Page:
eBOOKS in English (June 2024) and in French (Fall 2024) coming up !


Albuquerque – April 25-27, 2024

Historical Society of New Mexico Conference.
A new talk about multicultural aspects and the history of the French in New Mexico.

The French in Albuquerque and in the middle Rio Grande Valley”
The history of French-speaking people in New Mexico covers
the last 500 years. This talk focuses on the lives and influence of
pioneers and innovators in Albuquerque and southern New Mexico. French
names still familiar in southern New Mexico include Alary, Burrus,
Campredon, Chambon, Didier, Fraissinet, Girard, Gros, Gruet, Guillon,
Harriett, Le Plat, Lermuseaux, Mallet, Maurin, Tondre, and many others.

Oregon-California Trails Association (OCTA) 2023 convention in Gering, Nebraska – July 23-29, 2023

The French Presence on the Oregon-California Trails

The history of the French, French Canadians, and other French-speaking people in the American Southwest spans over 400 years.  Over time, a network of communication routes (the “trails”) crisscrossed the land. We highlighted the magnitude of the French presence along the Oregon-California Trails, remembering trappers and traders of French origin such as Bordeaux, Cabanné, Chalifoux, Fontenelle, Julien, Lafargue, Laforest, LeClerc, Legutre, Leroux, Mallet, Nolan, Pratte, Provost, St. Germain, St. Vrain, Robidoux, and others, as well as many related place names.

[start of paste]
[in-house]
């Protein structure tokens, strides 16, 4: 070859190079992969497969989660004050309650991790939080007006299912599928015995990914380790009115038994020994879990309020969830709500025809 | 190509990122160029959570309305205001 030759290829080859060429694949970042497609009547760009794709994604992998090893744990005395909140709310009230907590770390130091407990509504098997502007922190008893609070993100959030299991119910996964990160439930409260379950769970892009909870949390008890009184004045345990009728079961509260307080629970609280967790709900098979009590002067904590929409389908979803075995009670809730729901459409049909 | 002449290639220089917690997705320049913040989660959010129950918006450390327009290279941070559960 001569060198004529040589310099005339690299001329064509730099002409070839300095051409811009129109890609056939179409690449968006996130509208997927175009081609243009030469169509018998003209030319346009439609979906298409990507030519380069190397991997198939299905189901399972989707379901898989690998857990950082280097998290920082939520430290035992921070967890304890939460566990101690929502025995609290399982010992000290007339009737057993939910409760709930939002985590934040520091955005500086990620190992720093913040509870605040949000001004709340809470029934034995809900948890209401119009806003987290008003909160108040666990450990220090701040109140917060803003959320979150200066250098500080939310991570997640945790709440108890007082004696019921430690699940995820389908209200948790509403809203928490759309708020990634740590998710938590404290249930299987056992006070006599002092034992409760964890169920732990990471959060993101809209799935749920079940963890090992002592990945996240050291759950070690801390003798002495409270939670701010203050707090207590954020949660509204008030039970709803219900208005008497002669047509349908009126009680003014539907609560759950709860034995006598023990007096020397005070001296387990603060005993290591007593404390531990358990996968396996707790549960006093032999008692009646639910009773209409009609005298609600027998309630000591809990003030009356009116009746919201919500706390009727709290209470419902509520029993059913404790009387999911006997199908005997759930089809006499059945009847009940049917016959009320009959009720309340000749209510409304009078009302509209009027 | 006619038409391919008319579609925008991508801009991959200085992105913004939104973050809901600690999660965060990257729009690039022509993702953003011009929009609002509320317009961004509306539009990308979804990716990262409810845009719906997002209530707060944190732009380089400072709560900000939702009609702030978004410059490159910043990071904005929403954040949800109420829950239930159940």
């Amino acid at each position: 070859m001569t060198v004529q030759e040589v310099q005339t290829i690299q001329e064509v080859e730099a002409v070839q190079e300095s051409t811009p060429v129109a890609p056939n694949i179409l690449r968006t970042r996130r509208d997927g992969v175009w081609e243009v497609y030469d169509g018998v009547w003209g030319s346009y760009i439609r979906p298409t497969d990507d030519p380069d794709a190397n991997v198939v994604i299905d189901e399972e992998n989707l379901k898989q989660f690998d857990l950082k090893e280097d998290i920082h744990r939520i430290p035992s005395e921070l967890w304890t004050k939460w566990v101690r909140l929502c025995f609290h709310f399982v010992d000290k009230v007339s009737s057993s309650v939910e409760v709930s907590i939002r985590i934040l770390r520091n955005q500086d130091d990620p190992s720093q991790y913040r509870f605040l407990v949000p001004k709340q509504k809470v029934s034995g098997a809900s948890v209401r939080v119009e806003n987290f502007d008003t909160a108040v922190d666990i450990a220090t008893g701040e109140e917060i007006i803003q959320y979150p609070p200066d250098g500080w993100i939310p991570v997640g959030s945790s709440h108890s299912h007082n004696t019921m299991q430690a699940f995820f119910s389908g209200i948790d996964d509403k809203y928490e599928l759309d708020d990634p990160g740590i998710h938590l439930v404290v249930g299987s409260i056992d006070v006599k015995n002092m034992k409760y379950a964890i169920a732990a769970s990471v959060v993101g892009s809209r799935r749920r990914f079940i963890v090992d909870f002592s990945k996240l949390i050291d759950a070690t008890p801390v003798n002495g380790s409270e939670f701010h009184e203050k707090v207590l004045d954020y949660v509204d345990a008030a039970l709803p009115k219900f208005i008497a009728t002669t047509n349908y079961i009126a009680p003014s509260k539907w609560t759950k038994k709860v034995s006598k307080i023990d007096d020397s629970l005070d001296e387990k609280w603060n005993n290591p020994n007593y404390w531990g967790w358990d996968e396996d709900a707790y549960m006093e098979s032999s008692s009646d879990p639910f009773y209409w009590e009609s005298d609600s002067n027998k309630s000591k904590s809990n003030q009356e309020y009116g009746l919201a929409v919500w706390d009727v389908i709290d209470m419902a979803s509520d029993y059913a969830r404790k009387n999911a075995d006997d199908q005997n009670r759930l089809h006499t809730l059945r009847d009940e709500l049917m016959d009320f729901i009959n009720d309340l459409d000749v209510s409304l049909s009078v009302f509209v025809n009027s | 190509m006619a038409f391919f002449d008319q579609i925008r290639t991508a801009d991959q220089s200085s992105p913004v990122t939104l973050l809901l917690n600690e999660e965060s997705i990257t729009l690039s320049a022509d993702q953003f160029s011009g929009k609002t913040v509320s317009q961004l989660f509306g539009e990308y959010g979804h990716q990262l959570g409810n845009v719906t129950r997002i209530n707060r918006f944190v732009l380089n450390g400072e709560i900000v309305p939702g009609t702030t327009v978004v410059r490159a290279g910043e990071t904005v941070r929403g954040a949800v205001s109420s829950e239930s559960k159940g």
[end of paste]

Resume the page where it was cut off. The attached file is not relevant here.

Denver, weekend of April 9 and 10, 2022

Three lectures about The French in New Mexico, as part of Tesoro’s 2021-2022 Historic Lecture Series. Tesoro’s Lecture Series feature renowned scholars, historians, and authors in the field of 19th Century American Western History.


November 6, 2021 at 2pm

Hosted by the Taos County Historical Society
Kit Carson Electric Coop Boardroom
118 Cruz Alta Rd. Taos.

“New Mexico: The French Presence since the 1500s”
With special focus on Taos and Northern New Mexico

by François-Marie Patorni

Through stories woven in the flow of time, we will focus on the presence of the French-speaking people around Taos and Northern New Mexico. Many French and French-Canadian fur trappers and traders lived in or operated from Taos. After the fur trade days and the events surrounding the American annexation, the Taos Rebellion, and the Civil War, Taos remained the home of the French families already established there, and new entrepreneurs came to work or do business. 

We will meet early explorers, trappers and traders, Catholic priests, military men, entrepreneurs, and others. Because of their large number, we will focus on a few notable or unusual people, and tell lesser-known stories.